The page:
From W. Crane, 'Flowers from Shakespeare's garden: A posy from the plays' (London: Cassell & Co, 1906).
Shakespeare's plays include references to over fifty different types of flower, including garden plants, wild flowers and herbs. They've inspired phrases such as 'gilding the lily' and 'a rose by any other name', and appeared in paintings such as those of Ophelia, the tragic heroine in Hamlet who drowned herself surrounded by garlands of wild flowers.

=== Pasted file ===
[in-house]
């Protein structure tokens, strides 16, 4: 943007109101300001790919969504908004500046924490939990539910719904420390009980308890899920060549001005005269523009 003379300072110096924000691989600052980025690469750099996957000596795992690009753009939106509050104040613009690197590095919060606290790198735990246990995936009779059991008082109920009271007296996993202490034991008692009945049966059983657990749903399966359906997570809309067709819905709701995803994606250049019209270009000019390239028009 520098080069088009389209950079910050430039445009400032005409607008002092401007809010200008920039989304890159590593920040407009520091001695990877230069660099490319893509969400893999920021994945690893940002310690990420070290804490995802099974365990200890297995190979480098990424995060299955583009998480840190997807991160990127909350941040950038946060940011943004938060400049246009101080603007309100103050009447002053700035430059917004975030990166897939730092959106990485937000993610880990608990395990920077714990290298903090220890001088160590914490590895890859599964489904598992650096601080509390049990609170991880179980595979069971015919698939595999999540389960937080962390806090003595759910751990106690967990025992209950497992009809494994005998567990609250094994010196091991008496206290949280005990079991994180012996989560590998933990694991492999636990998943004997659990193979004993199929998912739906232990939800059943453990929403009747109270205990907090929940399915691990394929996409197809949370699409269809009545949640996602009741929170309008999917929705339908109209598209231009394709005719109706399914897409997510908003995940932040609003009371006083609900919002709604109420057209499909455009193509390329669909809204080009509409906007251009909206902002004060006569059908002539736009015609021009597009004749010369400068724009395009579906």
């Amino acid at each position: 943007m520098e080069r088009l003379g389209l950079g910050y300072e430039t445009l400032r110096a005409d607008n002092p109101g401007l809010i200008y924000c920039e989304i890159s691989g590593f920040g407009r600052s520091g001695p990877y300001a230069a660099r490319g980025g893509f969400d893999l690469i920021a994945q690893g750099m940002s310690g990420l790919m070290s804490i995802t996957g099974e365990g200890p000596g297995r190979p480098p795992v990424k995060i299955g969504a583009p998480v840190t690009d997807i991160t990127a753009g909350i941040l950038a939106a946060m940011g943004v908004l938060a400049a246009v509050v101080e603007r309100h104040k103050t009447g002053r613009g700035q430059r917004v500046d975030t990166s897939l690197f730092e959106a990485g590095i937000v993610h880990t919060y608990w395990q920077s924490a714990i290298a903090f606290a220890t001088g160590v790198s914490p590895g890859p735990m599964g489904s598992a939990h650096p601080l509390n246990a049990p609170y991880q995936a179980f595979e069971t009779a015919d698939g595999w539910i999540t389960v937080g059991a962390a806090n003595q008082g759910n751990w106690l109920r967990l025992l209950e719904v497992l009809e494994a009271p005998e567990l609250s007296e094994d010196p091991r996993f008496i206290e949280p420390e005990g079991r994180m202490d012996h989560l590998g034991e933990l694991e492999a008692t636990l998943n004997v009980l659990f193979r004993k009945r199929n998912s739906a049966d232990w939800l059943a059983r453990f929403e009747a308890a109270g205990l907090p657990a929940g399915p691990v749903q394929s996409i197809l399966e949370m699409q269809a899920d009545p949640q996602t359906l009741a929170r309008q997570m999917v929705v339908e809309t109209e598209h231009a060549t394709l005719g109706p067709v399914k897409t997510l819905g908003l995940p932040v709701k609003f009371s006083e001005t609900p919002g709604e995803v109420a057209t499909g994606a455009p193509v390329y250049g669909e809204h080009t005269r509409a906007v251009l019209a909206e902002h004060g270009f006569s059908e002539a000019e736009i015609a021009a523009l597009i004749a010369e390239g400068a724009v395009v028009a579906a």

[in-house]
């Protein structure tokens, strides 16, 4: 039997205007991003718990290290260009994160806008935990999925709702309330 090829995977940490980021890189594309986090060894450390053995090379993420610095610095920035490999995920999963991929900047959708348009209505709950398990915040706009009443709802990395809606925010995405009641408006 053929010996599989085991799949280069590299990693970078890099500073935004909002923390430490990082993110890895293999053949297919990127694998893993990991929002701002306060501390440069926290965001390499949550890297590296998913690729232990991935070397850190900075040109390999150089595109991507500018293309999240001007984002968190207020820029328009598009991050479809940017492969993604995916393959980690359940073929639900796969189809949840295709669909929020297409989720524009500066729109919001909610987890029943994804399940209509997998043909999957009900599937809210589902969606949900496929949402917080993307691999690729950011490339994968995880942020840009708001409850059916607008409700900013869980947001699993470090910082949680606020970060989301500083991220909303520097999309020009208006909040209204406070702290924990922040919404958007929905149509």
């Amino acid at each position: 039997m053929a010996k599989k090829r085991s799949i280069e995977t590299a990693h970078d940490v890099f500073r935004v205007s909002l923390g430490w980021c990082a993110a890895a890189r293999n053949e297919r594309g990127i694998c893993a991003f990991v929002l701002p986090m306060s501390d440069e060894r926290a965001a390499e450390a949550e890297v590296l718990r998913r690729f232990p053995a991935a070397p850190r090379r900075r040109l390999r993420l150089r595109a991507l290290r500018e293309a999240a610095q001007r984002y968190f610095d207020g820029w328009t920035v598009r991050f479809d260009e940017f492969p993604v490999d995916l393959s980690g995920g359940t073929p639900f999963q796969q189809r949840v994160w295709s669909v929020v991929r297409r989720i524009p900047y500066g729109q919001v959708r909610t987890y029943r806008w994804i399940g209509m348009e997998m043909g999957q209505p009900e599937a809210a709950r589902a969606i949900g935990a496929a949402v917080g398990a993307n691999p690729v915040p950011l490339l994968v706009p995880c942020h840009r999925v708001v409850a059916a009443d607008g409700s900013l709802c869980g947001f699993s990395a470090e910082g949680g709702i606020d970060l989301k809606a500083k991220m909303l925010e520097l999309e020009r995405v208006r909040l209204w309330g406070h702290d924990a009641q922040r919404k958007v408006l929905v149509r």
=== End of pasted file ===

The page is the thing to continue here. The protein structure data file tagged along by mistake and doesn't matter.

Depicting and identifying 'Shakespeare's flowers' in book form was particularly popular throughout the nineteenth century. The genre was still going strong in the early twentieth century, with Walter Crane's 'Flowers from Shakespeare's Garden: A Posy from the Plays (1906') depicting a succession of 'flowers in human garb', or 'human beings garbed as flowers' and glossed by quotes from Shakespeare's plays.